Avoiding Weasel Words in Your Business Writing

My day job as an industry analyst gives me great exposure to all kinds of business writing. Some of it is good. A lot of it isn’t. A common trait of bad business writing is what I call the illusion of action, or giving the appearance that you’re advising or instructing your reader to do something, but the action is either nonexistent or vague. From the content I’ve reviewed, weasel words are a big contributor to weak business writing.

Weasel words are words that avoid taking a position. You likely see them on a daily basis but they don’t catch your eye because you’re used to weak business writing. The weasel words I’m always on the lookout for are:

Assume Believe Consider Expect
Imagine Know Look Monitor
Own Realize Recognize Reflect
Remember Think Understand

Getting away from the business context for a moment, let’s say you’re reading about grilling steaks. When it gets to the part about determining the doneness, the step simple states:
Assess the temperature of your steak for desired doneness. [Bad recommendation]

What does that mean? How do I assess it? By touch? If you’re experienced on the grill, this might make perfect sense to you. But if you’re experienced, it’s unlikely you’re reading the recipe in the first place.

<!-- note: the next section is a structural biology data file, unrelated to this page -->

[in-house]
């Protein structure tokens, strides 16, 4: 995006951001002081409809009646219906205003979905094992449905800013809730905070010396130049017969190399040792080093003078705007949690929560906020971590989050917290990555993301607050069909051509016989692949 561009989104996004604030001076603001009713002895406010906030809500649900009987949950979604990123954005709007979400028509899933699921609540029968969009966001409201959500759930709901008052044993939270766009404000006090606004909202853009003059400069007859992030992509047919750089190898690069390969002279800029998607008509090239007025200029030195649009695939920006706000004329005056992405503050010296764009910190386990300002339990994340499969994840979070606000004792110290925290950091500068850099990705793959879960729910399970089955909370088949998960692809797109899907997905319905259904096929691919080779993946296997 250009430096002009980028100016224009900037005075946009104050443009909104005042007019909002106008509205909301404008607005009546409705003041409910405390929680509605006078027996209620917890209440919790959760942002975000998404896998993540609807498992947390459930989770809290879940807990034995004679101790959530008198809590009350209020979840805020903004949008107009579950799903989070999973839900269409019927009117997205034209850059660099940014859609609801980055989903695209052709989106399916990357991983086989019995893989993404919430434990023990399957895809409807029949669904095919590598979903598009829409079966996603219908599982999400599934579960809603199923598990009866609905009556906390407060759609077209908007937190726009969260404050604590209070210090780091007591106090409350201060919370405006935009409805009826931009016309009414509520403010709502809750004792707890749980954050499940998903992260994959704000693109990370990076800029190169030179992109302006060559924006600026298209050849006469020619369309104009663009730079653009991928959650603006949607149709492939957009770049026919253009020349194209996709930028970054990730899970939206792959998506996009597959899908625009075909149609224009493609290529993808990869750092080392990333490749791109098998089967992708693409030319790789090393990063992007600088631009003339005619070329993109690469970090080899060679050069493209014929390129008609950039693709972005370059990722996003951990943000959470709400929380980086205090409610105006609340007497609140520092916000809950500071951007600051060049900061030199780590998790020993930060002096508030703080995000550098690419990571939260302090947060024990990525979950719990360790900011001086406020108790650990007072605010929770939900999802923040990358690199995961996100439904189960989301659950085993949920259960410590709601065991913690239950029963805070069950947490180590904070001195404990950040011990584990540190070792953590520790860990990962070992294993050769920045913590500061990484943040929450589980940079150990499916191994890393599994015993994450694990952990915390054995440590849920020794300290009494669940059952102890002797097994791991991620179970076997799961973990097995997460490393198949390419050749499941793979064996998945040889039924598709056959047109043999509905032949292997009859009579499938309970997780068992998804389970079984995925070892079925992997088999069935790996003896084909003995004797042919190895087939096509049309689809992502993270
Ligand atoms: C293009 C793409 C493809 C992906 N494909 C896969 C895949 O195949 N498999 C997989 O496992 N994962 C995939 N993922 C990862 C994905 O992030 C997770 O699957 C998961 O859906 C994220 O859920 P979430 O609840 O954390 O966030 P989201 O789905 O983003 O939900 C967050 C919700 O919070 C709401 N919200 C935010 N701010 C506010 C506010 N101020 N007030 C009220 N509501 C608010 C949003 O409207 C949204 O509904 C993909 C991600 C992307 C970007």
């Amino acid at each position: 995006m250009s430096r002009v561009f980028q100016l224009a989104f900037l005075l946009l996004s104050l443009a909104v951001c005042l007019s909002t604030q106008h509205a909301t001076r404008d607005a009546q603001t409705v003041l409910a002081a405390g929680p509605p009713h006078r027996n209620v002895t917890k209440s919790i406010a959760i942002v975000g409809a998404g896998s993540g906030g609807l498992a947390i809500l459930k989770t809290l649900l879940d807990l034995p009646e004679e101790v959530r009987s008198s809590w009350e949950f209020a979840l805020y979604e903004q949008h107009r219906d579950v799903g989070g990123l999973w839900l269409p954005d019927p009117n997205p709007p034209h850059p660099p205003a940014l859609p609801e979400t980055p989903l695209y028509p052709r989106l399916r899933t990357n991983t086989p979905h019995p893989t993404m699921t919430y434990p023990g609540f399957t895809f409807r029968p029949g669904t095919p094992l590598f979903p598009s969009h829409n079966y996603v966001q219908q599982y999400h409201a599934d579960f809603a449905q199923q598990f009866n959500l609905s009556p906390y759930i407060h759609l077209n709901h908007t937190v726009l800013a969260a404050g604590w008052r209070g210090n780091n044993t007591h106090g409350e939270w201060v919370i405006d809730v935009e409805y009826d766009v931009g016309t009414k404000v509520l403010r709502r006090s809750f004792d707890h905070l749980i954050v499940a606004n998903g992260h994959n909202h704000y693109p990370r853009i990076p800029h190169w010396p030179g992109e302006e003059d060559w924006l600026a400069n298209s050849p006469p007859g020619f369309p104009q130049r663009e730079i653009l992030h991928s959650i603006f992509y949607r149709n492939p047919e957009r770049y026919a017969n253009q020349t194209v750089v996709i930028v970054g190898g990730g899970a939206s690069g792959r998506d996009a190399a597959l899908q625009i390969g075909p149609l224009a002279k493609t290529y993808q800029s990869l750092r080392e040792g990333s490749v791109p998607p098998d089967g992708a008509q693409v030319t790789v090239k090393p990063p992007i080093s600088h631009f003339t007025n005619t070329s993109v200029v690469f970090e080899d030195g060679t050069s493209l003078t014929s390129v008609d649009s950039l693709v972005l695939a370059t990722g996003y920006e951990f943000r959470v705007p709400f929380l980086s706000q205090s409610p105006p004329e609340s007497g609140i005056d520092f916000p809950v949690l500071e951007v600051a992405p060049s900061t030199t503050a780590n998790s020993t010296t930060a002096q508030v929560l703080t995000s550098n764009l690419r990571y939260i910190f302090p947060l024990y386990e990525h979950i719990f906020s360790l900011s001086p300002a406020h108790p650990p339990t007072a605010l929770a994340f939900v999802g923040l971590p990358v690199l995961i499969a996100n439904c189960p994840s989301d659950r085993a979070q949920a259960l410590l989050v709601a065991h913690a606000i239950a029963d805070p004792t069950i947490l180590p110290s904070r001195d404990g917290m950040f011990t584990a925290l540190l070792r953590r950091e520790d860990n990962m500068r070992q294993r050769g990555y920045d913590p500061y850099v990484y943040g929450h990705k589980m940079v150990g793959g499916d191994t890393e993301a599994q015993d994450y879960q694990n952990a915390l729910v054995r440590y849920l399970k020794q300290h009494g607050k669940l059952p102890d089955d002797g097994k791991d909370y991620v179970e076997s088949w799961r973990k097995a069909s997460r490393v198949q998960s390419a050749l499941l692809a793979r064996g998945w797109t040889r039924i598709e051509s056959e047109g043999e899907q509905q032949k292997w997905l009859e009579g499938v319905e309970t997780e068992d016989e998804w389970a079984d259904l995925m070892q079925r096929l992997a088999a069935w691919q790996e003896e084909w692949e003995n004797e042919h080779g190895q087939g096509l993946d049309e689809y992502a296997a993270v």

Instead, a weasel-free recommendation might look like:
Use a digital thermometer to check the doneness of your steak. Rare steaks are between 120° and 125°, while medium rare steaks… [Good recommendation]

The good recommendation tells the reader how to do something and, when necessary or available, provides some data supporting or scoping the recommendation.

Let’s Talk About ‘Leverage’

‘Leverage’ is a massively overused word in business writing. I can argue that it’s a weasel word because it is used to avoid taking a position, but it almost always means ‘use.’ You’re better off using the simpler and more direct language. The same is true of ‘utilize.’ Always use the shorter, more direct version to communicate with your audience.

Weasel words are evasive and destroy the value you’re trying to create for your audience. Avoid them by taking a position for your reader. If you find that difficult, you may not know your audience or the topic well enough yet.

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